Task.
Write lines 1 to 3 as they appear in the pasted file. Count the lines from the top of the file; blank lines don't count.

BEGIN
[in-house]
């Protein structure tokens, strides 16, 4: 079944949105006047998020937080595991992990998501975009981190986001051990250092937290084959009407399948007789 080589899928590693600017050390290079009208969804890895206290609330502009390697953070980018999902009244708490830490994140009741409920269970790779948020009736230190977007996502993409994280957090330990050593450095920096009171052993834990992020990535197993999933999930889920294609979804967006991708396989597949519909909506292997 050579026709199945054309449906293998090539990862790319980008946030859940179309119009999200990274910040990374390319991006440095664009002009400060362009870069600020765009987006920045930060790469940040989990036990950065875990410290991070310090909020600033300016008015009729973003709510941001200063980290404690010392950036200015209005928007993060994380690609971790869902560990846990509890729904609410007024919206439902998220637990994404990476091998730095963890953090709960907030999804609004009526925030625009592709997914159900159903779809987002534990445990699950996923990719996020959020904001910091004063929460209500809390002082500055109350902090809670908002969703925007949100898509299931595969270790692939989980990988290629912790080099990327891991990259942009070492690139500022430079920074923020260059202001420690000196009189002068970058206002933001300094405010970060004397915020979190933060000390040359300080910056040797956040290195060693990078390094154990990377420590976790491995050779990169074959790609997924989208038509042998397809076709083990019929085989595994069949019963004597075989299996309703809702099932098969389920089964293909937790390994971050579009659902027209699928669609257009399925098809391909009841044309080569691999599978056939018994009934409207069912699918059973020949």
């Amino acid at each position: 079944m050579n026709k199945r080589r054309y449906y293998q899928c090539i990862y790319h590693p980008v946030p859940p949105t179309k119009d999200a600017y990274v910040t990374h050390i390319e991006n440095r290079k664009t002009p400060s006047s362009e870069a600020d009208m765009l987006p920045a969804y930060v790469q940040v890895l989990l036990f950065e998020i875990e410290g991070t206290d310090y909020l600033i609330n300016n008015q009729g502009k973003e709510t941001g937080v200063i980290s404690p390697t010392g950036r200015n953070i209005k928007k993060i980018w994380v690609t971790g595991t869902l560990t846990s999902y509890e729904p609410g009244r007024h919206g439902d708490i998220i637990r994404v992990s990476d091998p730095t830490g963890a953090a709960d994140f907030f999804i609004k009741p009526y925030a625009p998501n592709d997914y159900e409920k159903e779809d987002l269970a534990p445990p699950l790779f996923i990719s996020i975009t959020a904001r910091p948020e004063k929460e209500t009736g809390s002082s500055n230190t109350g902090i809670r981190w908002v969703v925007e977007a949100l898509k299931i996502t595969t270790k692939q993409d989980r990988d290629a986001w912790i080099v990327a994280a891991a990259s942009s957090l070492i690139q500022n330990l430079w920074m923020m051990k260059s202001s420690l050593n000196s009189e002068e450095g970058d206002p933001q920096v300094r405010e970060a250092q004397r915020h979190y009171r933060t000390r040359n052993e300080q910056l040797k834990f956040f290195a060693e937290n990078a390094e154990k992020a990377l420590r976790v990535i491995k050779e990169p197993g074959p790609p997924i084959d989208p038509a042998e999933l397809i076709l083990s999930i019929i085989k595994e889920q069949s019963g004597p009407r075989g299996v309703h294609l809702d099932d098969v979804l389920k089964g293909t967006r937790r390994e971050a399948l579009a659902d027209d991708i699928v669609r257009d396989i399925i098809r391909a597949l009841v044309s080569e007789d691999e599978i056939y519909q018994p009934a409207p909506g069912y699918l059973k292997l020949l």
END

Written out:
[in-house]
């Protein structure tokens, strides 16, 4: 079944949105006047998020937080595991992990998501975009981190986001051990250092937290084959009407399948007789 080589899928590693600017050390290079009208969804890895206290609330502009390697953070980018999902009244708490830490994140009741409920269970790779948020009736230190977007996502993409994280957090330990050593450095920096009171052993834990992020990535197993999933999930889920294609979804967006991708396989597949519909909506292997 050579026709199945054309449906293998090539990862790319980008946030859940179309119009999200990274910040990374390319991006440095664009002009400060362009870069600020765009987006920045930060790469940040989990036990950065875990410290991070310090909020600033300016008015009729973003709510941001200063980290404690010392950036200015209005928007993060994380690609971790869902560990846990509890729904609410007024919206439902998220637990994404990476091998730095963890953090709960907030999804609004009526925030625009592709997914159900159903779809987002534990445990699950996923990719996020959020904001910091004063929460209500809390002082500055109350902090809670908002969703925007949100898509299931595969270790692939989980990988290629912790080099990327891991990259942009070492690139500022430079920074923020260059202001420690000196009189002068970058206002933001300094405010970060004397915020979190933060000390040359300080910056040797956040290195060693990078390094154990990377420590976790491995050779990169074959790609997924989208038509042998397809076709083990019929085989595994069949019963004597075989299996309703809702099932098969389920089964293909937790390994971050579009659902027209699928669609257009399925098809391909009841044309080569691999599978056939018994009934409207069912699918059973020949």
């Amino acid at each position: 079944m050579n026709k199945r080589r054309y449906y293998q899928c090539i990862y790319h590693p980008v946030p859940p949105t179309k119009d999200a600017y990274v910040t990374h050390i390319e991006n440095r290079k664009t002009p400060s006047s362009e870069a600020d009208m765009l987006p920045a969804y930060v790469q940040v890895l989990l036990f950065e998020i875990e410290g991070t206290d310090y909020l600033i609330n300016n008015q009729g502009k973003e709510t941001g937080v200063i980290s404690p390697t010392g950036r200015n953070i209005k928007k993060i980018w994380v690609t971790g595991t869902l560990t846990s999902y509890e729904p609410g009244r007024h919206g439902d708490i998220i637990r994404v992990s990476d091998p730095t830490g963890a953090a709960d994140f907030f999804i609004k009741p009526y925030a625009p998501n592709d997914y159900e409920k159903e779809d987002l269970a534990p445990p699950l790779f996923i990719s996020i975009t959020a904001r910091p948020e004063k929460e209500t009736g809390s002082s500055n230190t109350g902090i809670r981190w908002v969703v925007e977007a949100l898509k299931i996502t595969t270790k692939q993409d989980r990988d290629a986001w912790i080099v990327a994280a891991a990259s942009s957090l070492i690139q500022n330990l430079w920074m923020m051990k260059s202001s420690l050593n000196s009189e002068e450095g970058d206002p933001q920096v300094r405010e970060a250092q004397r915020h979190y009171r933060t000390r040359n052993e300080q910056l040797k834990f956040f290195a060693e937290n990078a390094e154990k992020a990377l420590r976790v990535i491995k050779e990169p197993g074959p790609p997924i084959d989208p038509a042998e999933l397809i076709l083990s999930i019929i085989k595994e889920q069949s019963g004597p009407r075989g299996v309703h294609l809702d099932d098969v979804l389920k089964g293909t967006r937790r390994e971050a399948l579009a659902d027209d991708i699928v669609r257009d396989i399925i098809r391909a597949l009841v044309s080569e007789d691999e599978i056939y519909q018994p009934a409207p909506g069912y699918l059973k292997l020949l």